The CJEU has held that TVCatchup's live streaming of UK free-to-view terrestrial television broadcasts infringes authors' rights to control communication to the public within the meaning of Article 3(1) Information Society Directive (2001/29/EC) (the Directive).

Business Impact

This decision confirms the right of originators to control over how, where and when their material is transmitted or re-transmitted, even where the recipients are legitimately allowed to receive the original broadcast. This puts control of transmission firmly in the hands of the original broadcaster and will be welcomed by originating media organisations in their fight against illicit streaming and other unlicensed services.

It points to this right being a powerful right to protect content and prevent unlicensed use of content by new online business models.

Key findings

  • The European Union legislature intended that each transmission or retransmission of a work which uses a specific technical means must, as a rule, be individually authorised by the author of the work in question.
  • The communication to the public right in Article 3(1) of the Directive covers:
    • Retransmission by an organisation other than the original broadcaster;
    • Internet streaming of the original broadcast made available to subscribers by logging on to the streamer's server, even though those subscribers are within the area of reception of that terrestrial television broadcast and may lawfully receive the broadcast on a normal television receiver.
  • The authorisation, by authors, of the original transmission does not exhaust their rights in respect of any retransmission of that original transmission (under Article 3(3) of the Directive authorising the inclusion of protected works in a communication to the public does not exhaust the right to authorise or prohibit other or different communications of those works to the public).
  • The method of funding the retransmission, here via advertising and therefore profit-making in nature, is not relevant to the assessment above, and neither is the fact that the retransmitting organisation is in competition with the broadcaster.
  • The "public" communicated to here was indeed the "indeterminate" number of persons required by Article 3(1) of the Directive. The cumulative effect of making a work available to potential recipients must be taken into account and it was irrelevant whether the potential recipients accessed the communicate works through a one-to-one connection. The technique did not prevent a large number of persons having access to the same work at the same time.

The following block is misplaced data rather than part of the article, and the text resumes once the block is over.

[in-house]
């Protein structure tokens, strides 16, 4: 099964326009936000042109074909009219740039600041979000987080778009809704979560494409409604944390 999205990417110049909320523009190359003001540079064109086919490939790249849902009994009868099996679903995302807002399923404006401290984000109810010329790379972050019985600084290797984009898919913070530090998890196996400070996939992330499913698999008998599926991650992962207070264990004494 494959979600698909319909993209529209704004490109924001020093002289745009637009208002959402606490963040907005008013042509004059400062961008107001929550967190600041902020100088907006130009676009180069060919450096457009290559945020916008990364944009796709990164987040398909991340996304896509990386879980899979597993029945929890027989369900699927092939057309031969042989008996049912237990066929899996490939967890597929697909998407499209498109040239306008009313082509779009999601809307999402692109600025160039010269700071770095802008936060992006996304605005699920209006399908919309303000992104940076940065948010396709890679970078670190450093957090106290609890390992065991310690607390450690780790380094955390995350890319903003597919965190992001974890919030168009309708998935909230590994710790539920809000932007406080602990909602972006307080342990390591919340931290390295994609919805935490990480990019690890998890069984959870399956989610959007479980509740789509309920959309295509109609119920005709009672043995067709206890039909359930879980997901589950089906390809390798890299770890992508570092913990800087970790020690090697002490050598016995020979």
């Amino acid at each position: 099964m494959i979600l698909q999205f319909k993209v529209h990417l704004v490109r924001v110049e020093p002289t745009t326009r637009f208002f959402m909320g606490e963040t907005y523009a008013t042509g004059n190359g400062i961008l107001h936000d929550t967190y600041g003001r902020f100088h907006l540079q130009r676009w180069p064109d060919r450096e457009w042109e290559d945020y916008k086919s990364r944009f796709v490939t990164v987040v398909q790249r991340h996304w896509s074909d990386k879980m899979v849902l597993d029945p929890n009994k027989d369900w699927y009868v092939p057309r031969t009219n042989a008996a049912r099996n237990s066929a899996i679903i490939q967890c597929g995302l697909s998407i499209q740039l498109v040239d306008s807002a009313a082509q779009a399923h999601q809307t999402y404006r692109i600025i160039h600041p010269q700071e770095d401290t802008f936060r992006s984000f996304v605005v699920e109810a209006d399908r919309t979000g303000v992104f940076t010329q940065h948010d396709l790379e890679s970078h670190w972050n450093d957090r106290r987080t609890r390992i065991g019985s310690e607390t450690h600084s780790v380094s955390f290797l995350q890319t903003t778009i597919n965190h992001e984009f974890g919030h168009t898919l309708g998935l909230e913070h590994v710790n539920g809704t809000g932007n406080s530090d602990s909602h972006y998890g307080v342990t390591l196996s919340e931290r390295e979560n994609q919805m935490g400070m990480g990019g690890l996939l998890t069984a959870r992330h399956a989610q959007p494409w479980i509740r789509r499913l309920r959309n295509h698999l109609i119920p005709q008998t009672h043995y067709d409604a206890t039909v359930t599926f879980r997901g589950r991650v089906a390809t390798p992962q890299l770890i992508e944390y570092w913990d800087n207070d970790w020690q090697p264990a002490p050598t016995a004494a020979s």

• A "new" public is not a requirement for infringing communication where there is transmission using specific technical conditions, using a different means of transmission for the protected works.

The decision

The CJEU noted that the principal objective of the Information Society Directive was to establish a high level of protection of authors, allowing them to obtain an appropriate reward for the use of their works, including on the occasion of communication to the public. "It follows that 'communication to the public' must be interpreted broadly" and this is expressly stated in Recital 23 in the preamble to the Directive and previously confirmed in the SGAE and FAPL cases.

TVCatchup had argued that they were not transmitting to a "new public" – something that appeared from the CJEU's conclusions in the SGAE, FAPL and Airfield cases, to be a requirement for a finding of illegitimate communication to the public.  The transmissions were aimed at UK recipients who had an internet connection and who claimed to hold a television licence. Thus recipients of the TVCatchup service were already entitled to view the broadcasts through the normal channels on terrestrial television.

The CJEU stated that the situation in this case "differ[ed] clearly" from the situations at issue in these earlier cases:

"In those cases the Court examined situation in which an operator had made accessible, by its deliberate intervention, a broadcast containing protected works to a new public which was not considered by the authors concerned when they authorised the broadcast in question.

By contrast, the main proceedings in the present case concerned the transmission of works included in a terrestrial broadcast and the making available of those works over the internet."

This was use of "specific technical means" different to the original means of transmission of the protected works and was intended for a public. "In those circumstances it is no longer necessary to examine … the requirement that there must be a new public, which is relevant only in the situation on which the Court of Justice had to rule in the cases giving rise to the judgments in SGAE, Football Association Premier League (FAPL) and Airfield and Canaal Digital.

For infringement of the communication right, a public was needed, plus a transmission using different and unauthorised specific technical means.  The public criterion was satisfied by the cumulative effect of the potential accessors of TVCatchup's service, whether or not they could have accessed it legitimately via terrestrial services.

Thus the rule to be applied would appear to be that each transmission or retransmission of that work using a specific technical means must, as a rule, be individually authorised by its author.

Further support for this is given under the Satellite Broadcasting Directive (93/98/EEC), fresh, individual authorisation is required for a simultaneous, unaltered and unabridged retransmission of a work by satellite, cable, or radio, even though those programmes may already be or have been received in their catchment area by other technical mean, such as by wireless means or terrestrial networks.

We await the return of this UK case to the High Court later this year before Mr Justice Floyd.